Southwest Flight 1588 scheduled to fly from Oakland to San Diego on Sunday night made an emergency landing in Los Angeles shortly after 8:00 p.m. due to mechanical problems.
Passengers on the flight said they noticed a smell in the cabin similar to exhaust fumes from a car.
"We saw a flight attendant sprinting down the aisle and we knew something was wrong," said Rachel Shapiro, a student at San Diego State University.
Passengers said the pilot made an announcement shortly after.
"The pilot said there was a fire on the butane line that provides cooling for the cabin," said San Diego resident John Snyder, "Then he told everyone to turn off the overhead lights."
While some passengers admitted being worried, they said most people remained calm throughout the ordeal.
Snyder said emergency crews, including roughly 10 fire trucks, were waiting on the ground during landing at LAX.
One passenger said he boarded another plane and then arrived in San Diego at approximately 10:30 p.m.
Shapiro said passengers were relieved. "Everyone clapped when we landed, both times," she said.
Southwest spokesperson Whitney Eichinger said no one was hurt in the incident that was "completely unrelated to the issue in Arizona."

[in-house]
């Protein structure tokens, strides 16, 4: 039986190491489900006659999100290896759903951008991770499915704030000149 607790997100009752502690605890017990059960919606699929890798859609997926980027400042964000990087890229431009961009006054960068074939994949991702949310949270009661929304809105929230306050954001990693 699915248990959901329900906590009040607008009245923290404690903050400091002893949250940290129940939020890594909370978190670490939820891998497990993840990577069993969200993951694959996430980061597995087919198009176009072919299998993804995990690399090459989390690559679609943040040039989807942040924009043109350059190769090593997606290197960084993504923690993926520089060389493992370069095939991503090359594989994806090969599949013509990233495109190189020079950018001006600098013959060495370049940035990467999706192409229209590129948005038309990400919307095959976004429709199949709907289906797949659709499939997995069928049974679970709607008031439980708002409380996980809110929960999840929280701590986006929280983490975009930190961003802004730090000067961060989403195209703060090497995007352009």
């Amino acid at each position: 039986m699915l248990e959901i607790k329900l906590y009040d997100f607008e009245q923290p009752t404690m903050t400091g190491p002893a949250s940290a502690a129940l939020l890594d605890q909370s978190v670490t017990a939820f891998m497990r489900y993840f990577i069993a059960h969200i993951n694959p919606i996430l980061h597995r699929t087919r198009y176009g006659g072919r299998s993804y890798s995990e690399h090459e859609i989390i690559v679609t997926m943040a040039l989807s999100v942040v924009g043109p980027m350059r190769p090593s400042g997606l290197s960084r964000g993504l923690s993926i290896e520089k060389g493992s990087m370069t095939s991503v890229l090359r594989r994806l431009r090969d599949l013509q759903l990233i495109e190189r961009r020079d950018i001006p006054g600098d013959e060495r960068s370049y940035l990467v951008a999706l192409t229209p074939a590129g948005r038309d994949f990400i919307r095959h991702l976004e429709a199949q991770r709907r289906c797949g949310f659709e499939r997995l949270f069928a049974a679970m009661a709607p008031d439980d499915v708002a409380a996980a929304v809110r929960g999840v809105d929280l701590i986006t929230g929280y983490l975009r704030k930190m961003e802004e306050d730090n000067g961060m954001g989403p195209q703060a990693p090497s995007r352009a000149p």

On Friday, a flight from Phoenix, bound for Sacramento made an emergency landing in Yuma, Arizona after a hole opened up in the fuselage causing a loss in cabin pressure. Some passengers lost consciousness due to the loss in cabin pressure at 34,500 feet.
Sunday's aircraft was also a Boeing 737-300, the same model of aircraft involved in the Phoenix flight.
Hundreds of flights were canceled on Saturday and Sunday after the airline grounded its Boeing 737 aircraft.
Nineteen planes had gone through the inspection and were cleared to return to service, according to a Southwest news release.
"In two other airplanes, the testing did detect small, subsurface cracks," the release stated. Southwest will check those planes to see what needs to be done before they can be back in service.
Southwest expects to complete the inspection of all Southwest 737-300's by late Tuesday. They suggest passengers check in on flight status using the Southwest website for any potential changes to their flights.
NTSB board member Robert Sumwalt said Boeing was developing a "service bulletin" for all 737-300 models with comparable flight cycle time as the Arizona jet, which was 15 years old and had about 39,000 takeoff and landing cycles.
There are 931 such models in service worldwide, 288 of which in the U.S. fleet.
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